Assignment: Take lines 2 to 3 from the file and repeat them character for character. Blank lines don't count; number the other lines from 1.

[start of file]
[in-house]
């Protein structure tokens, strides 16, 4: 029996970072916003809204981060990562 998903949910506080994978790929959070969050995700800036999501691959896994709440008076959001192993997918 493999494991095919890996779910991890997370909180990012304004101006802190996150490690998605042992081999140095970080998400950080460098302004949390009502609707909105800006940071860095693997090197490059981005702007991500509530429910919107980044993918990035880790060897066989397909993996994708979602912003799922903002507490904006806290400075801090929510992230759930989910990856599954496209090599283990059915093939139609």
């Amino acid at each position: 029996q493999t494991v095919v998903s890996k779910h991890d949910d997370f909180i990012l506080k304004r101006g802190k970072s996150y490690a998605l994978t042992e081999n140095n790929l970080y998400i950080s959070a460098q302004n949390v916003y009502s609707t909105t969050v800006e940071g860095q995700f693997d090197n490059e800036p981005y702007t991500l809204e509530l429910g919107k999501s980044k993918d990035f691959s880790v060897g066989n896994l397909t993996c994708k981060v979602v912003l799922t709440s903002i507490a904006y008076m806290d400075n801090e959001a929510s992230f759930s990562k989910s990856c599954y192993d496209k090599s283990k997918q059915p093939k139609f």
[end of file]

């Protein structure tokens, strides 16, 4: 029996970072916003809204981060990562 998903949910506080994978790929959070969050995700800036999501691959896994709440008076959001192993997918 493999494991095919890996779910991890997370909180990012304004101006802190996150490690998605042992081999140095970080998400950080460098302004949390009502609707909105800006940071860095693997090197490059981005702007991500509530429910919107980044993918990035880790060897066989397909993996994708979602912003799922903002507490904006806290400075801090929510992230759930989910990856599954496209090599283990059915093939139609």
């Amino acid at each position: 029996q493999t494991v095919v998903s890996k779910h991890d949910d997370f909180i990012l506080k304004r101006g802190k970072s996150y490690a998605l994978t042992e081999n140095n790929l970080y998400i950080s959070a460098q302004n949390v916003y009502s609707t909105t969050v800006e940071g860095q995700f693997d090197n490059e800036p981005y702007t991500l809204e509530l429910g919107k999501s980044k993918d990035f691959s880790v060897g066989n896994l397909t993996c994708k981060v979602v912003l799922t709440s903002i507490a904006y008076m806290d400075n801090e959001a929510s992230f759930s990562k989910s990856c599954y192993d496209k090599s283990k997918q059915p093939k139609f």